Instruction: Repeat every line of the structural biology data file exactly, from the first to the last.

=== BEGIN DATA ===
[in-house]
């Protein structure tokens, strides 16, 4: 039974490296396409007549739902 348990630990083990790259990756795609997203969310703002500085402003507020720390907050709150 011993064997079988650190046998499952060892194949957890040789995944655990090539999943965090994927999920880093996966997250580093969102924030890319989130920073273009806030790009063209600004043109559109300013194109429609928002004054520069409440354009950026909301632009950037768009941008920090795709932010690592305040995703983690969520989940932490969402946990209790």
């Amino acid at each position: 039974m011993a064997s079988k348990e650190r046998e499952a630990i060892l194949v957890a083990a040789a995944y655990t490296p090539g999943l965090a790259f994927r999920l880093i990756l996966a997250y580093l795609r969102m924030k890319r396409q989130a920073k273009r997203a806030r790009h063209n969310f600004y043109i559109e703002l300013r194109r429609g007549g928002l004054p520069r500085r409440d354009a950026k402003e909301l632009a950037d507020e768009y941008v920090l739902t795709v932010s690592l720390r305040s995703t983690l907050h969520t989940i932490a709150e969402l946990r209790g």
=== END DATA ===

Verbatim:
[in-house]
């Protein structure tokens, strides 16, 4: 039974490296396409007549739902 348990630990083990790259990756795609997203969310703002500085402003507020720390907050709150 011993064997079988650190046998499952060892194949957890040789995944655990090539999943965090994927999920880093996966997250580093969102924030890319989130920073273009806030790009063209600004043109559109300013194109429609928002004054520069409440354009950026909301632009950037768009941008920090795709932010690592305040995703983690969520989940932490969402946990209790």
């Amino acid at each position: 039974m011993a064997s079988k348990e650190r046998e499952a630990i060892l194949v957890a083990a040789a995944y655990t490296p090539g999943l965090a790259f994927r999920l880093i990756l996966a997250y580093l795609r969102m924030k890319r396409q989130a920073k273009r997203a806030r790009h063209n969310f600004y043109i559109e703002l300013r194109r429609g007549g928002l004054p520069r500085r409440d354009a950026k402003e909301l632009a950037d507020e768009y941008v920090l739902t795709v932010s690592l720390r305040s995703t983690l907050h969520t989940i932490a709150e969402l946990r209790g």